White Rose University Consortium logo
University of Leeds logo University of Sheffield logo York University logo

Electrophysiological Correlates of Visual Search in the Autism Spectrum

Dunn, Stephanie (2016) Electrophysiological Correlates of Visual Search in the Autism Spectrum. PhD thesis, University of Sheffield.

[img]
Preview
Text
ThesisStephanieADUNN.pdf
Available under License Creative Commons Attribution-Noncommercial-No Derivative Works 2.0 UK: England & Wales.

Download (1602Kb) | Preview

Abstract

The thesis examines the neural basis of selective attention in those with high and low levels of self-reported autistic traits. Existing literature suggests that those with an autism spectrum condition (ASC) show atypical selective attention (e.g. Burack 1994), and this has been extended to those with high levels of autistic traits (Bayliss & Kritikos, 2011). The research presented in the thesis has, for the first time, examined the neural basis of spatial attention in those with high and low levels of autistic traits by measuring the ERP deflections associated with covert attention, target selection and distracter suppression (The N2pc, NT and PD). The results provide evidence of neural differences in spatial attention in those with high levels of autistic traits. Specifically, a larger N2pc suggests greater allocation of attentional resources, and a reduced PD indicates reduced distracter suppression in those with high levels of autistic traits. No group differences were found in the NT component, indicating that the neural mechanisms underpinning target selection do not differ between those with high and low levels of autistic traits. The findings support Remington’s suggestion of an enhanced perceptual capacity in ASC (Remington et al., 2009); which would result in the processing of normally irrelevant information. Recent work has extended the possibility of an enhanced perceptual capacity to those with high levels of autistic traits (Bayliss & Kritikos, 2011; Milne et al., 2013), and this is supported by the ERP findings reported in the thesis. The findings may be an important factor in explaining the overwhelming perceptual experience often reported by those on the autism spectrum.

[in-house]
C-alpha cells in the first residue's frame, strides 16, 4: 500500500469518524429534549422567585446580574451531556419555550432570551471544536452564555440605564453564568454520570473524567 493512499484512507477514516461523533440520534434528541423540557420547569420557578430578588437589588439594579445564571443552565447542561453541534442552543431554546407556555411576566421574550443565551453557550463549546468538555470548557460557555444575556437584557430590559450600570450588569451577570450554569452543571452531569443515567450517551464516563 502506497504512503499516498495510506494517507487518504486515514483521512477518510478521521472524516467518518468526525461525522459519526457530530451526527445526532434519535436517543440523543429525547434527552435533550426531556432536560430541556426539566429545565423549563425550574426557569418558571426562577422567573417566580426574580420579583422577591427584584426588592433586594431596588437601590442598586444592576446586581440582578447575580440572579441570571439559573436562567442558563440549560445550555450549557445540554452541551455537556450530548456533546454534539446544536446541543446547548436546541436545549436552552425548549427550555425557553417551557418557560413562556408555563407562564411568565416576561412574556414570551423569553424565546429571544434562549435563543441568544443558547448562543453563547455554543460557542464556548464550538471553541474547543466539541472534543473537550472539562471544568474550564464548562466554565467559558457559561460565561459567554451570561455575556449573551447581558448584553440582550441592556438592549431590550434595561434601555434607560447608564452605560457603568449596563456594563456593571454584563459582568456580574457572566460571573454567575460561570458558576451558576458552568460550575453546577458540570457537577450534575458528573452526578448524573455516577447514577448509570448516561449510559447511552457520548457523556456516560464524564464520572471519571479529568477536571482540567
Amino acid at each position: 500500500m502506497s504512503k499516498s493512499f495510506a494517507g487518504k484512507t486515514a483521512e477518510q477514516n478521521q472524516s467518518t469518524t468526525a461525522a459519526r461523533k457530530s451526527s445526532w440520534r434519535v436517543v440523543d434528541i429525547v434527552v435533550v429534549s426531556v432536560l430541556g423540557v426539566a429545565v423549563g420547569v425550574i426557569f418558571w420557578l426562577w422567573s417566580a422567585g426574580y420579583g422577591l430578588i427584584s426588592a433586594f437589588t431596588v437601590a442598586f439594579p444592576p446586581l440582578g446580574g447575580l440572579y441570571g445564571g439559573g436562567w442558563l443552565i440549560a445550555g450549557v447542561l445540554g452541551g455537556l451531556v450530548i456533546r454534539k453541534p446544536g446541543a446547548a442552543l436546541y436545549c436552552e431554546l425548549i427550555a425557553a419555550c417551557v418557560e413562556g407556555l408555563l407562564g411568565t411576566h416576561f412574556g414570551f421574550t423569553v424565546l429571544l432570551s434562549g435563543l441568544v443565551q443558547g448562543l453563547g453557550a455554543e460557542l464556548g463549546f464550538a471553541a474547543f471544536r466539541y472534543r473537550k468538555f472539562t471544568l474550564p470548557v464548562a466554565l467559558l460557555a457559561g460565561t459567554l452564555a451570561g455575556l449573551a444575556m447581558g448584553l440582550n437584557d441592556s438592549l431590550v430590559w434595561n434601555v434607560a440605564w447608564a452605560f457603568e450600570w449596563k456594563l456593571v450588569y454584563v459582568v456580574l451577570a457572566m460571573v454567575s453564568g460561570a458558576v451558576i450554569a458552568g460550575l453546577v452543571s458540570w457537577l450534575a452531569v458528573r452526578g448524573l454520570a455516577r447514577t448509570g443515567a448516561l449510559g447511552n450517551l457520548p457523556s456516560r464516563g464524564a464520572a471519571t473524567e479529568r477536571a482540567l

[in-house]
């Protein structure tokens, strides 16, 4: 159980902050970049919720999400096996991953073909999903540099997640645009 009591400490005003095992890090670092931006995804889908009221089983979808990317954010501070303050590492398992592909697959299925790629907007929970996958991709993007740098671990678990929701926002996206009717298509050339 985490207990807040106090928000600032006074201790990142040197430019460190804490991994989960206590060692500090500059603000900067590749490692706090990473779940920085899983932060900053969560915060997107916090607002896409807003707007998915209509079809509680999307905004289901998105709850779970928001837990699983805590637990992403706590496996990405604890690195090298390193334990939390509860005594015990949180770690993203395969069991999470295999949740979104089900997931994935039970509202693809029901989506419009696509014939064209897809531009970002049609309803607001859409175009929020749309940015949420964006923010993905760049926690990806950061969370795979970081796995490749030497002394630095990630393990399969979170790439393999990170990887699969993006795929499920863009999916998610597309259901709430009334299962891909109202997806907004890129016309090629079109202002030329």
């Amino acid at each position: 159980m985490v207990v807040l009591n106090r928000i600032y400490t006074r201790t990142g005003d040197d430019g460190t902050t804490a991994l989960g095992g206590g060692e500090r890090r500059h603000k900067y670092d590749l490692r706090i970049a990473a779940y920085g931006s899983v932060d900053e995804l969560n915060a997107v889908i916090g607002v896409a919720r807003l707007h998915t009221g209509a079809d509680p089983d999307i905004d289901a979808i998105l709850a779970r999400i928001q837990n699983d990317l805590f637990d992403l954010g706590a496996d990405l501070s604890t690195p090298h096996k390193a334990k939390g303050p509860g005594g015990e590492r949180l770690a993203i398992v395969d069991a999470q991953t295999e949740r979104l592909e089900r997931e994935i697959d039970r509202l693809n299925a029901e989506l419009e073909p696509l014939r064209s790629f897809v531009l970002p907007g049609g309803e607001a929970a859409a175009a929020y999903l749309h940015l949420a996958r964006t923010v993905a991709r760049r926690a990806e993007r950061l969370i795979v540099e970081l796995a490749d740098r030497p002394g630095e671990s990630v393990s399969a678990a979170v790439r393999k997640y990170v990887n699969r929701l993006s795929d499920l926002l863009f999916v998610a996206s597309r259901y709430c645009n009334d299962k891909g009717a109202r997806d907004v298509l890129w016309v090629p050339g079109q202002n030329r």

Item Type: Thesis (PhD)
Academic Units: The University of Sheffield > Faculty of Science (Sheffield) > Psychology (Sheffield)
Identification Number/EthosID: uk.bl.ethos.692438
Depositing User: Dr. Stephanie Dunn
Date Deposited: 16 Aug 2016 15:39
Last Modified: 03 Oct 2016 13:19
URI: http://etheses.whiterose.ac.uk/id/eprint/13624

You do not need to contact us to get a copy of this thesis. Please use the 'Download' link(s) above to get a copy.
You can contact us about this thesis. If you need to make a general enquiry, please see the Contact us page.

Actions (repository staff only: login required)